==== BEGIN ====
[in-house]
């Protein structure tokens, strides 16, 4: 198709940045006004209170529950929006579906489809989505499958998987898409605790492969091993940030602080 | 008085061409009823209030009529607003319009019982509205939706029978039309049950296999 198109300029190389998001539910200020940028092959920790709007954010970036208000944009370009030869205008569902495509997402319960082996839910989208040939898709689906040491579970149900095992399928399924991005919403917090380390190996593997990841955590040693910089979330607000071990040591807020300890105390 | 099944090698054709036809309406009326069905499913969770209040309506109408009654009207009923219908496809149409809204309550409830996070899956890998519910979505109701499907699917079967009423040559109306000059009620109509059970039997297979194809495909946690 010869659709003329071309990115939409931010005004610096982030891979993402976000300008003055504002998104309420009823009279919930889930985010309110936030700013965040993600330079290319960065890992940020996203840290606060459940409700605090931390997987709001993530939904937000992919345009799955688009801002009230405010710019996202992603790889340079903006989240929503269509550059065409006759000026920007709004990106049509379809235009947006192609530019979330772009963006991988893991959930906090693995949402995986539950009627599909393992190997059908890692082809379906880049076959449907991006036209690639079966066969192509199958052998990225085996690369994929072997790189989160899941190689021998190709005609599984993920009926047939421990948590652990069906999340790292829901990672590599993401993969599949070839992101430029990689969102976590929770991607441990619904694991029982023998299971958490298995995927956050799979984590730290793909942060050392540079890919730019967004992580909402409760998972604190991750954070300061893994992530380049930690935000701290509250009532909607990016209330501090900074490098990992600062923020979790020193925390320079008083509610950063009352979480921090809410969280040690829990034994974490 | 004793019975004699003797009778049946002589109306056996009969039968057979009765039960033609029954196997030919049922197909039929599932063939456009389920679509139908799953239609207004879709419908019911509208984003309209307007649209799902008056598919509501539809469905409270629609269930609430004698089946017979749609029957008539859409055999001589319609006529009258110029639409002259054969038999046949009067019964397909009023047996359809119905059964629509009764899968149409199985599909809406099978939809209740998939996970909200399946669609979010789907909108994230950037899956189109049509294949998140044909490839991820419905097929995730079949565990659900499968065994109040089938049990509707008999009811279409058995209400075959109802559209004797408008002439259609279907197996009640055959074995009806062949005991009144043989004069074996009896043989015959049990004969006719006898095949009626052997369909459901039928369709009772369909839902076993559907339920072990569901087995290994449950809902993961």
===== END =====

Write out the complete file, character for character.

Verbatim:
[in-house]
């Protein structure tokens, strides 16, 4: 198709940045006004209170529950929006579906489809989505499958998987898409605790492969091993940030602080 | 008085061409009823209030009529607003319009019982509205939706029978039309049950296999 198109300029190389998001539910200020940028092959920790709007954010970036208000944009370009030869205008569902495509997402319960082996839910989208040939898709689906040491579970149900095992399928399924991005919403917090380390190996593997990841955590040693910089979330607000071990040591807020300890105390 | 099944090698054709036809309406009326069905499913969770209040309506109408009654009207009923219908496809149409809204309550409830996070899956890998519910979505109701499907699917079967009423040559109306000059009620109509059970039997297979194809495909946690 010869659709003329071309990115939409931010005004610096982030891979993402976000300008003055504002998104309420009823009279919930889930985010309110936030700013965040993600330079290319960065890992940020996203840290606060459940409700605090931390997987709001993530939904937000992919345009799955688009801002009230405010710019996202992603790889340079903006989240929503269509550059065409006759000026920007709004990106049509379809235009947006192609530019979330772009963006991988893991959930906090693995949402995986539950009627599909393992190997059908890692082809379906880049076959449907991006036209690639079966066969192509199958052998990225085996690369994929072997790189989160899941190689021998190709005609599984993920009926047939421990948590652990069906999340790292829901990672590599993401993969599949070839992101430029990689969102976590929770991607441990619904694991029982023998299971958490298995995927956050799979984590730290793909942060050392540079890919730019967004992580909402409760998972604190991750954070300061893994992530380049930690935000701290509250009532909607990016209330501090900074490098990992600062923020979790020193925390320079008083509610950063009352979480921090809410969280040690829990034994974490 | 004793019975004699003797009778049946002589109306056996009969039968057979009765039960033609029954196997030919049922197909039929599932063939456009389920679509139908799953239609207004879709419908019911509208984003309209307007649209799902008056598919509501539809469905409270629609269930609430004698089946017979749609029957008539859409055999001589319609006529009258110029639409002259054969038999046949009067019964397909009023047996359809119905059964629509009764899968149409199985599909809406099978939809209740998939996970909200399946669609979010789907909108994230950037899956189109049509294949998140044909490839991820419905097929995730079949565990659900499968065994109040089938049990509707008999009811279409058995209400075959109802559209004797408008002439259609279907197996009640055959074995009806062949005991009144043989004069074996009896043989015959049990004969006719006898095949009626052997369909459901039928369709009772369909839902076993559907339920072990569901087995290994449950809902993961």